This is a remake of a map John Nelson made over the summer:
Seeing Nelson’s map for the first time, I was struck at how well its combination of two intuitive ideas – transforming starting/ending locations into direction and displaying those directions with a polar histogram – created an instantly understandable visualization. It does a wonderful job of clearly communicating an idea to a wide audience. Sharing what I’ve learned from looking at this map with a sentence: “Most tornadoes in the US travel Northeast and typically occur in the East” isn’t nearly as impactful (a week after hearing that I probably wouldn’t remember the direction) or informative (what do ‘most’ and ‘typically’ mean?) as looking at the map.
I’ve tried to emulate the aesthetic of Nelson’s map while attaching one more simple idea – crossfilter - to it. Some things I’m happy with:
Click to Zoom d3′s built in zoom is nice, but it is tricky to use on devices without a scroll wheel. Putting an onclick zoom event on each state avoids this difficulty and has the huge add bonus of playing very nicely with crossfilter. The state to state transitions are my favorite part of this map. Getting multistate tornadoes to behave correctly took a little bit of data wrangling and tinkering with crossfilter; I really like the result.
Brushable Arc Not the most useful or impressive thing in the world, but I don’t think anyone has done this before in d3 and after another struggle with trigonometry, I’m trilled that it actually works. I’d like to make it more accessible - it might work well in dc.js - but the code needs a lot of polishing first.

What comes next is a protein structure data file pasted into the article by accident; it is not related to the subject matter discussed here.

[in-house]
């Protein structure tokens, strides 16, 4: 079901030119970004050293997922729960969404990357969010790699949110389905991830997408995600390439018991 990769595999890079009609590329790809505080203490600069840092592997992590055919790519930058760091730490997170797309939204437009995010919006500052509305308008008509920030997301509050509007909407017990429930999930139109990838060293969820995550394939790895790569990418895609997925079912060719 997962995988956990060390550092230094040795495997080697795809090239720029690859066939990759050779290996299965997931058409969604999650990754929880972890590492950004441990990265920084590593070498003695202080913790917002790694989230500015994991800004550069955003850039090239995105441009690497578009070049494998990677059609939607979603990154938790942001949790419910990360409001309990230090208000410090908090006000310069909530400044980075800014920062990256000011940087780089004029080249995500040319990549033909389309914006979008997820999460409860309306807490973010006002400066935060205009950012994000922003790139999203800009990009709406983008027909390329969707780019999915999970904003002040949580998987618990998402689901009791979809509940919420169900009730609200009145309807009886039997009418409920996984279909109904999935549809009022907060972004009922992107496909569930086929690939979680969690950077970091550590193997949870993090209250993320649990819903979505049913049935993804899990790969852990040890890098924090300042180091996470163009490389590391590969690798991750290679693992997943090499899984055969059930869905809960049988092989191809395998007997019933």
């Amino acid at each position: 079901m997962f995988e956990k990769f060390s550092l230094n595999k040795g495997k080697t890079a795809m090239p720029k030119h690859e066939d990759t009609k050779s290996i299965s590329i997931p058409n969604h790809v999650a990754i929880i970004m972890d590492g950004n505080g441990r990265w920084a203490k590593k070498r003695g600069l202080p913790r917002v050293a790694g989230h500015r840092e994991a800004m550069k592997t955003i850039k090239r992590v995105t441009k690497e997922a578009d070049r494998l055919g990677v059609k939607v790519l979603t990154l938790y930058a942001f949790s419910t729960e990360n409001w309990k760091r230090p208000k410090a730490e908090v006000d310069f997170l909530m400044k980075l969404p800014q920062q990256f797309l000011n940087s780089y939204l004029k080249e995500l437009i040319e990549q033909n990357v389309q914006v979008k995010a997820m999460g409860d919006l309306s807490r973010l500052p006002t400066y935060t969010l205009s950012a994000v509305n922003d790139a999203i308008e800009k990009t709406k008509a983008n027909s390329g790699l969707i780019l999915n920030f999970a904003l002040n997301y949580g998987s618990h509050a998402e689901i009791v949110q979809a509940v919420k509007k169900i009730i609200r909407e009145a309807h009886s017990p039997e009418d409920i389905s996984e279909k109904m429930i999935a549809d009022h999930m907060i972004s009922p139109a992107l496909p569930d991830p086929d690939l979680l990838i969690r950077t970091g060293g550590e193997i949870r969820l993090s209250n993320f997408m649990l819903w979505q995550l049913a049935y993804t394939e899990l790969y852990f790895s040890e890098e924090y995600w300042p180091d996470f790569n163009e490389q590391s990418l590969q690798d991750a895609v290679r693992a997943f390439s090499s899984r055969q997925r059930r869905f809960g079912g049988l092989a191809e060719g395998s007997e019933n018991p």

Some ‘Todos’ without a checkmark:
Most screens will have some empty horizontal space and not enough vertical space to view the entire display at once. Resizable charts with D3 aren’t actually that difficult to create – if the drawing of the chart is correctly decoupled from its other functions you essentially get that behavior for free by redrawing after window.onresize - but (attractively) laying out 9 differently sized charts is.
Setting the attributes of the lines so they matched the actual tornadoes was fun – direction, start, stop, width, and length clearly apply to both – but color, more than anything else, is the most visible property of the lines. Nelson colors according to direction to hammer home the point of his chart. I went with wind speed since it seemed more meteorological and less morbid than deaths; I would have liked to avoid imposing that decision on the viewer. I’m hoping the graphs on this blog share the sense of playfulness I have exploring data and adjustable colors would have done a good job of that.
Tracking Dollar Damageeh… Probably too many charts on the page already.
Mouse Over Effects
Unlike the my last three projects, there wasn’t an easy way to find images of the focused items. In lieu of a tooltip, it would have been cool to highlight each bar that the moused over tornado was a member of and possibly display text on the bar showing the corresponding exact value. Currently the only way to find out more about a given tornado on the map is to fiddle with the bars, which is pretty dorky (or with d3.select($0).data(), which is pretty obscure).
But! I haven’t posted anything for four months and I’m looking forward to starting something new and applying some of what I’ve learned working full time with d3 over the the last two months.